Howie Good

Thoughts and Prayers

The recorded message assures me yet again that my call is important. I want wings made of eyes before the hold music returns – “Winter” from Vivaldi’s “Four Seasons.” Somewhere in the future, a frighteningly cadaverous woman in blue scrubs who says her name is April asks, “On a scale of 1-10, with 1 being the lowest, how severe is your pain?” Leaves on the trees immediately wither as a burning airship passes overhead. My wife refuses all offers of a ride. We cling together just like the words in a poem.


For years, my condition remained undiagnosed. I was scarecrow thin and often cold, and I was always having to look up how to spell words whose spellings I suddenly couldn’t recall. When I went out in my black beret and belted black raincoat, I might have even been mistaken for the author who famously discouraged the use of semicolons. But just because my condition now has a name doesn’t mean it has a proven treatment. I watch in trepidation as these woods fill up with snow.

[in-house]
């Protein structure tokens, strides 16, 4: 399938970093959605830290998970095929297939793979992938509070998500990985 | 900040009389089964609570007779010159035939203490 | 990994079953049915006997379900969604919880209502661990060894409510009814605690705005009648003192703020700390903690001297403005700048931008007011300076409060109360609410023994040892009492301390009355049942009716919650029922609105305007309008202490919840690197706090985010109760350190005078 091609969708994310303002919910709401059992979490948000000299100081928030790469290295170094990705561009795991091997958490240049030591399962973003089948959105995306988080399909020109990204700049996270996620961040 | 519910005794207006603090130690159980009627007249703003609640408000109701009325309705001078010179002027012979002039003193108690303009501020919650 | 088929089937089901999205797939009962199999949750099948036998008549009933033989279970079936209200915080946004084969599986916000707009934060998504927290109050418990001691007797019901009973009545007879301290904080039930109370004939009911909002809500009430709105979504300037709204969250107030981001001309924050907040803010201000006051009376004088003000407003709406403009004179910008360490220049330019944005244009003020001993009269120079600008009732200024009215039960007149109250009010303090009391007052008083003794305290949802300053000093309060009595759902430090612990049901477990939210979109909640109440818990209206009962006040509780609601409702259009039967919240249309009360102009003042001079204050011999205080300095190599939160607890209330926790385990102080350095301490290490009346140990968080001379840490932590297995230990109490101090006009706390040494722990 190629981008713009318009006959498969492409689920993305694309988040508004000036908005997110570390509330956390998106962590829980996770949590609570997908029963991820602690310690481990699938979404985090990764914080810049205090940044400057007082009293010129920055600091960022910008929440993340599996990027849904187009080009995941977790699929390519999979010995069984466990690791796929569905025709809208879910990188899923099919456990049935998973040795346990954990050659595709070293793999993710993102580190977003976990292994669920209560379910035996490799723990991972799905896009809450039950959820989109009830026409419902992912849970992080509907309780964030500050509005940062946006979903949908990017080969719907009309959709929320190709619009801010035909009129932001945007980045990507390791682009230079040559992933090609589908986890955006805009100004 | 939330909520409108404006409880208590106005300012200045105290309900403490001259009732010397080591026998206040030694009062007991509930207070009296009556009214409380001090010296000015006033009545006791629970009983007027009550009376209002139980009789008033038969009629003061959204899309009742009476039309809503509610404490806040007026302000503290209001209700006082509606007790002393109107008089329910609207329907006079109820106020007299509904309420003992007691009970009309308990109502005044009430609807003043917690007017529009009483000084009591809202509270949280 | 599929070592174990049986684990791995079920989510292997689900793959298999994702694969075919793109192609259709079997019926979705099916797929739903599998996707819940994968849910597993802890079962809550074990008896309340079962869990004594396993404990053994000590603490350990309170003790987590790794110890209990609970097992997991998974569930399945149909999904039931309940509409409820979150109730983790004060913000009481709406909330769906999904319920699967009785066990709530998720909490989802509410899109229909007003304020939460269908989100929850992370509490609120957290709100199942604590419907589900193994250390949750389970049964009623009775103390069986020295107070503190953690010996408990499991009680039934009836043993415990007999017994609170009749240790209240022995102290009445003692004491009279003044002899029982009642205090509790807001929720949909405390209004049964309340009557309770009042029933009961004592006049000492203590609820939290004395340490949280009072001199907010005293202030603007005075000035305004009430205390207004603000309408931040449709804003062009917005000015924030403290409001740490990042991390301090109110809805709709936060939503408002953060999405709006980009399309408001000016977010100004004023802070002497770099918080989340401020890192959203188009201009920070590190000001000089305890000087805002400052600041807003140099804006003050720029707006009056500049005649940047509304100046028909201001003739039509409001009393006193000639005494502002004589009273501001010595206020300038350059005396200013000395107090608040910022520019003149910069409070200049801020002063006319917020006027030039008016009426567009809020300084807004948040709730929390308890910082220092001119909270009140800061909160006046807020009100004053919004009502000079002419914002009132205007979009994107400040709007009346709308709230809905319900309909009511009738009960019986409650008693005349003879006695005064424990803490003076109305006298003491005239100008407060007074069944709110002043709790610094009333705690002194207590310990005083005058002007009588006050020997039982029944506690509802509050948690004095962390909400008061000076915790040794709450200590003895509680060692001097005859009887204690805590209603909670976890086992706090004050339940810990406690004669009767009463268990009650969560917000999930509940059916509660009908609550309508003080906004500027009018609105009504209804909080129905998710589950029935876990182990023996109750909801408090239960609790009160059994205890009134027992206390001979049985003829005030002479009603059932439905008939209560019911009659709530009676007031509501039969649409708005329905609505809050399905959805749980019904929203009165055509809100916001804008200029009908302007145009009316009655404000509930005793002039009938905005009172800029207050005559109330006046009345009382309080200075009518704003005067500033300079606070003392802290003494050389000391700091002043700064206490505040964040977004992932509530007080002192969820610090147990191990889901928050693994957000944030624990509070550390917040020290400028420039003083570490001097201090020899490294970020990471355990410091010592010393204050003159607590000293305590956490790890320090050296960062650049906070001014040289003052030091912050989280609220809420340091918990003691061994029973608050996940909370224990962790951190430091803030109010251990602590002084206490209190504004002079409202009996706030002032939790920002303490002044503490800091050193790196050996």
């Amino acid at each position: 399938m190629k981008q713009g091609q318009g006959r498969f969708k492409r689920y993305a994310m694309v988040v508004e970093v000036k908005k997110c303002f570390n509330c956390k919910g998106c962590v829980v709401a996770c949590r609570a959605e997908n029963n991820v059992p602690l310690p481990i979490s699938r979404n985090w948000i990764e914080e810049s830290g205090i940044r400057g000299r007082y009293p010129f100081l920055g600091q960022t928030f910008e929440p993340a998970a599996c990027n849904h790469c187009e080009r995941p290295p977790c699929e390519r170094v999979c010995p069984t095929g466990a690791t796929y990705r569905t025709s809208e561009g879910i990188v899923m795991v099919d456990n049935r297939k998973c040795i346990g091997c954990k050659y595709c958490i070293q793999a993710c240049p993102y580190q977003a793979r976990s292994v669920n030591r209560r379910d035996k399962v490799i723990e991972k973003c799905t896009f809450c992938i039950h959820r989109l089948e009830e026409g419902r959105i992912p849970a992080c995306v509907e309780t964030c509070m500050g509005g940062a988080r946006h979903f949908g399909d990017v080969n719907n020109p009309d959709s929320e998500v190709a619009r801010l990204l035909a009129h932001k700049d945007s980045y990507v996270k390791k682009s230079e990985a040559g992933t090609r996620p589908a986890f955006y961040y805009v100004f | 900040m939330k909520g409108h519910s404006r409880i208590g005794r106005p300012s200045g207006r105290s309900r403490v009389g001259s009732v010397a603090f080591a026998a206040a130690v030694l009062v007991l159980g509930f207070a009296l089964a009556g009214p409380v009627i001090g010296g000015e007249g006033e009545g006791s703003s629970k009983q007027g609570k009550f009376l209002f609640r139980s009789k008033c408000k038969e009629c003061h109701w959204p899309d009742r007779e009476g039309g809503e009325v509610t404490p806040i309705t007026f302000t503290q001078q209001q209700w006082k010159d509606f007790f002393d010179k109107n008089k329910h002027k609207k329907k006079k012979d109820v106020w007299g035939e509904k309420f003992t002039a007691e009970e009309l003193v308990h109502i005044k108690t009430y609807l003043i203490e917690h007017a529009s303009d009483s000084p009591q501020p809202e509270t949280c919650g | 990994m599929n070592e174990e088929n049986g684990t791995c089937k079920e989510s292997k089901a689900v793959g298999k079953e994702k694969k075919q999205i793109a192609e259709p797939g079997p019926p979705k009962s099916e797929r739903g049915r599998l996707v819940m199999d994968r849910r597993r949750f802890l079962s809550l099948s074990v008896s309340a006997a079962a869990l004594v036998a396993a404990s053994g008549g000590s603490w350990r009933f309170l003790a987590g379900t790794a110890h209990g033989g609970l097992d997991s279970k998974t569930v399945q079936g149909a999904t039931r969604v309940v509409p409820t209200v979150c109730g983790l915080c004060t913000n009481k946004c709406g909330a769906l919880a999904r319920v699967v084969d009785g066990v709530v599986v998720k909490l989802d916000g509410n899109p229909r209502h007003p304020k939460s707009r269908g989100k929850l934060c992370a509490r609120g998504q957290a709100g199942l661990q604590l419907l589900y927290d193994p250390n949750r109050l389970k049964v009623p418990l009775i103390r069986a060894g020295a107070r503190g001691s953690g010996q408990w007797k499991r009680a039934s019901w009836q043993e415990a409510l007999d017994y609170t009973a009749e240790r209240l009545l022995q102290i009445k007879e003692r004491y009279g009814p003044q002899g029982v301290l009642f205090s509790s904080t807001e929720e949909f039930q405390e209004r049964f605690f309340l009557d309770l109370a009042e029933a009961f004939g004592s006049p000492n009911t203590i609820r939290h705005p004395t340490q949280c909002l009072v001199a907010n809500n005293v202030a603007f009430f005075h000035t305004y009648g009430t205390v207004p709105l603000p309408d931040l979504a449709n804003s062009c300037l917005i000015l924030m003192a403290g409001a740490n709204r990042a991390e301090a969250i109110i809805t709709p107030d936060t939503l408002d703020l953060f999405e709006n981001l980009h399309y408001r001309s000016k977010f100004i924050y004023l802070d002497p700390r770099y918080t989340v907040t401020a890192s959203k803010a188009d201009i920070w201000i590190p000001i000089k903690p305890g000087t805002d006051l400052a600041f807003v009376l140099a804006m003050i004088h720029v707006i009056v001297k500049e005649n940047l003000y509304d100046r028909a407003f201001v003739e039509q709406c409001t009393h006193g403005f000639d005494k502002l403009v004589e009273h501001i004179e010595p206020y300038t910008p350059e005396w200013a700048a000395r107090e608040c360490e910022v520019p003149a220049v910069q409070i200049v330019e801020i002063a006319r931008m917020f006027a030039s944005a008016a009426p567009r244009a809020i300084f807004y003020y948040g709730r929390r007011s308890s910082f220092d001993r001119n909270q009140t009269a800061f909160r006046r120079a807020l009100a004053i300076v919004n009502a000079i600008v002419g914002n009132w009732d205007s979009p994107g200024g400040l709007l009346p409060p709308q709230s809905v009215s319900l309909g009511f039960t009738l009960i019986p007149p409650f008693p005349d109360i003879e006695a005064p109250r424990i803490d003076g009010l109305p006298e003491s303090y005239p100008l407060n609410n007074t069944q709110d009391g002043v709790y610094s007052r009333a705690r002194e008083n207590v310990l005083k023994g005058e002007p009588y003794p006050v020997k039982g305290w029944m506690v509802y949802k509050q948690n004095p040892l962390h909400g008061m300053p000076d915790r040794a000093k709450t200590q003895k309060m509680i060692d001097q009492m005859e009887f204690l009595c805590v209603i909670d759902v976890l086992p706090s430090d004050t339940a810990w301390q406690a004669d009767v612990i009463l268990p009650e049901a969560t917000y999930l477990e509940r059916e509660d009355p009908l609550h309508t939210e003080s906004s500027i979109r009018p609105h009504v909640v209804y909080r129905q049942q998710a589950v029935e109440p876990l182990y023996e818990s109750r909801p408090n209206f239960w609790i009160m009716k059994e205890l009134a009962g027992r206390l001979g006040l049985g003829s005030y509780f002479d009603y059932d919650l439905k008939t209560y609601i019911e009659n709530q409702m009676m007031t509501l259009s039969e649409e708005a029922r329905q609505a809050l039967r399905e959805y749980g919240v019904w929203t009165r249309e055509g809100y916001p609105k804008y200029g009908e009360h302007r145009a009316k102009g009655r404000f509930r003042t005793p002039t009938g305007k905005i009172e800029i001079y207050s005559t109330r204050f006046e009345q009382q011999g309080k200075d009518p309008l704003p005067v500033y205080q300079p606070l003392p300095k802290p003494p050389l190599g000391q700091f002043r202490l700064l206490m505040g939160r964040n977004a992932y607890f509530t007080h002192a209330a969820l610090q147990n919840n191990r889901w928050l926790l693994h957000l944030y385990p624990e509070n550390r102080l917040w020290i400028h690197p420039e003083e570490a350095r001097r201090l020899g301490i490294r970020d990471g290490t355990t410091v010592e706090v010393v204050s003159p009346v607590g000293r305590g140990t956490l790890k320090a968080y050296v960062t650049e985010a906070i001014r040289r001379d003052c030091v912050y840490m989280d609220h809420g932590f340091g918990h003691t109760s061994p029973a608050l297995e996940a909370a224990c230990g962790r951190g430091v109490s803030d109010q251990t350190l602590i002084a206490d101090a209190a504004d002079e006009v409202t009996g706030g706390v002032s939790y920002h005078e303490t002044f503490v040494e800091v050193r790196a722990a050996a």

Such sights! Smashed-in skulls and severed feet and angels covered in blood. Like a nasty drunk, your God has been exceptionally belligerent of late. Small furry animals have crawled out of their holes for a look. The horizon is burning from one end to the other. A gun goes off. Strangers on social media offer thoughts and prayers. Even then, the sadness will last forever.


Howie Good is the author of Failed Haiku,  a poetry collection that is the co-winner of the 2021 Grey Book Press Chapbook Contest. It is scheduled for publication in summer 2022.